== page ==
Which Memories Work Best to Write About?

 

Choosing a memory of significance is often the most challenging part for students who are embarking on memory writing. The other task, pulling them out of the recesses of our minds, is also difficult. I’ll tackle both challenges in this document.

 

Best Memories:

 

Stereotypically there are two categories of memories that typically work well when writing about the past --firsts and traumatic events. Everyone has had one or the other in his/her life. The first kiss, they first child, the first car accident, are all examples of memories which stick with us the longest and are easiest to access.  Go through your own mind and see if you can recall these firsts: 

 


Your first time getting caught stealing was ______________.

 

Your first girlfriend/boyfriend was ___________________.

 

The first teacher who made a difference in your life was ____________.

 

You first pet was _______________________

 

 

 

Now, see if you can connect with any of these traumatic situations:

 

 

I learned about death when _________________________.

 

I got beat up when I was ___________________________.

 

I was part of or saw an auto accident_______________.

 

My partner cheated on me ___________________________.

 

 

For some reason these less-than-happy events also stick with us for a very, very long while, and sometimes recalling them causes us to feel emotions similar to those we felt at the time of the trauma. That’s why they’re such great ones to write about.

 

 

 

WHAT IF I STILL CAN’T FIND A MEMORY?

 

If after going through your memory core you still draw a blank, here are some tips which are sure to elicit a memory or two that you may want to write about.

 

Take a Whiff: Dig through your bathroom cabinet and find some cologne or perfume you haven’t worn for a while. Or, go to a shop and find some smell-good your partner once wore. Smell it!  And, as you do, let your mind take you back to the last time you remember smelling that scent. Money has it, you’ll see a snapshot or an entire scene from your past.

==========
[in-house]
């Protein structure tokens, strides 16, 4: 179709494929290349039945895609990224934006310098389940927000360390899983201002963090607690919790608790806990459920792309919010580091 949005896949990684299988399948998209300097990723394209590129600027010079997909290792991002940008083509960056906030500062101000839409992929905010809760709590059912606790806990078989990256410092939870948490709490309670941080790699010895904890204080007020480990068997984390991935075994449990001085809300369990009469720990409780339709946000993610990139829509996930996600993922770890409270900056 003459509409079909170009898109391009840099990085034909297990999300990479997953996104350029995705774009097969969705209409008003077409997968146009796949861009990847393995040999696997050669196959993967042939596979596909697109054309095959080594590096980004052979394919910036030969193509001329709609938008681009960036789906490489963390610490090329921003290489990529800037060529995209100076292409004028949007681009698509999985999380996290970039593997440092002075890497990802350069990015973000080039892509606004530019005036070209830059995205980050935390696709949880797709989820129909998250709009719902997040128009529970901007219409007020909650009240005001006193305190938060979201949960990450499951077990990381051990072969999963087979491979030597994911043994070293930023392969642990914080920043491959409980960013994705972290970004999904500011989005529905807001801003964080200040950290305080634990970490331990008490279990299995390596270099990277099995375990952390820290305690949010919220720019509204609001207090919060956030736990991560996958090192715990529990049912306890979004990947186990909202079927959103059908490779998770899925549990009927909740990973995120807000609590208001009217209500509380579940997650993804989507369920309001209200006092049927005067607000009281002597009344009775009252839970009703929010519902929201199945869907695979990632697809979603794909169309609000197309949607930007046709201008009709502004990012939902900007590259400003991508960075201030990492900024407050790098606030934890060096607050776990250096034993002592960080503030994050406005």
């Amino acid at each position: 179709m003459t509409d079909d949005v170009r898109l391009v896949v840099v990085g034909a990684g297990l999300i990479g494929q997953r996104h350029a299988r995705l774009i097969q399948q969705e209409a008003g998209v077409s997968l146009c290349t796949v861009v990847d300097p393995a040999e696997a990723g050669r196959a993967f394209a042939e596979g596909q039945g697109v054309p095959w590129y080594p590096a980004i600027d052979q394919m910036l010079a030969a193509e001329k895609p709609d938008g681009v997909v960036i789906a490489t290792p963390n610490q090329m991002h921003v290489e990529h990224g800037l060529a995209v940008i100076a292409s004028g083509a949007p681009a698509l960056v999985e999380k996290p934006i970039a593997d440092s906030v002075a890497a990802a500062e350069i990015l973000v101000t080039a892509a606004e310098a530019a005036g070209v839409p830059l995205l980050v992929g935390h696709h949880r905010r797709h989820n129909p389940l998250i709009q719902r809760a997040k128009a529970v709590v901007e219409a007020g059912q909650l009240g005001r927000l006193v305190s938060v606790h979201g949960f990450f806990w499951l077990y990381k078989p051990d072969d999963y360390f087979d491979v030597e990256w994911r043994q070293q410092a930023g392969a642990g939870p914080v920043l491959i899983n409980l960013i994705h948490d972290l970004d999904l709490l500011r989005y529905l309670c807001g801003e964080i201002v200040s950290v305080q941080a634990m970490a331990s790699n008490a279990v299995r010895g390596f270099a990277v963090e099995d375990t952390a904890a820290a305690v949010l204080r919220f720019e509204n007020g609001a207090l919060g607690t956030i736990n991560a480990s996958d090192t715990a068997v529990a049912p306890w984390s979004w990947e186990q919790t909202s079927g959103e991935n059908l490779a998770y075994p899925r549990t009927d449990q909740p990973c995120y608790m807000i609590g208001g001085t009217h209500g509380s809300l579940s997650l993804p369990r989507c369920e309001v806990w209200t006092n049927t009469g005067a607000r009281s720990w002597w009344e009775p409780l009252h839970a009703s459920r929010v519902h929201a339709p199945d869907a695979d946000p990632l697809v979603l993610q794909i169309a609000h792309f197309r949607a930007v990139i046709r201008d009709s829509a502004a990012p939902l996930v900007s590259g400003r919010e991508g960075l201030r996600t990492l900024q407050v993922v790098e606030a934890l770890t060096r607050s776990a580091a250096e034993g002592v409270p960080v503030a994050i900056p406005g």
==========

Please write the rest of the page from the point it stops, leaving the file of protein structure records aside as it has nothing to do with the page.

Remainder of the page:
Open You Ears: One thing I regularly do when I want to take a trip down memory lane is to pop an old tape or CD into my player. Listening to Ratt or Wham takes me back to homecoming dances. Hearing Dolly Parton makes me remember long road trips with country-loving family members. And, the sound of “Whoop There It Is,” pulls me back to an incident I encountered at a football game a few years ago.  Regardless of what memories your oldies elicit, they’re there, and you can write about them.

 

Take a Peak:  If you’re still stuck, try this won’t-fail technique for those of us who weren’t homeschooled. Go get your high school year book--you know the one you did from all your girlfriends or boyfriends because of that mullet hairdo you were sporting.  Leaf through it slowly, and let your mind find those memories you stuffed far away. They may not all be pleasant, or they might bring back fun recollections of frantic times or fanatic friends.  Then, write about one of them.

 

If these don’t work, then call your mother. She’ll likely recall an embarrassing moment or seven. She might even drop by with a few  photo albums, full of naked babies, a whole section devoted to Weird Cousin Albert, or that UFO you swear is right there.

 

Regardless, have fun!

 

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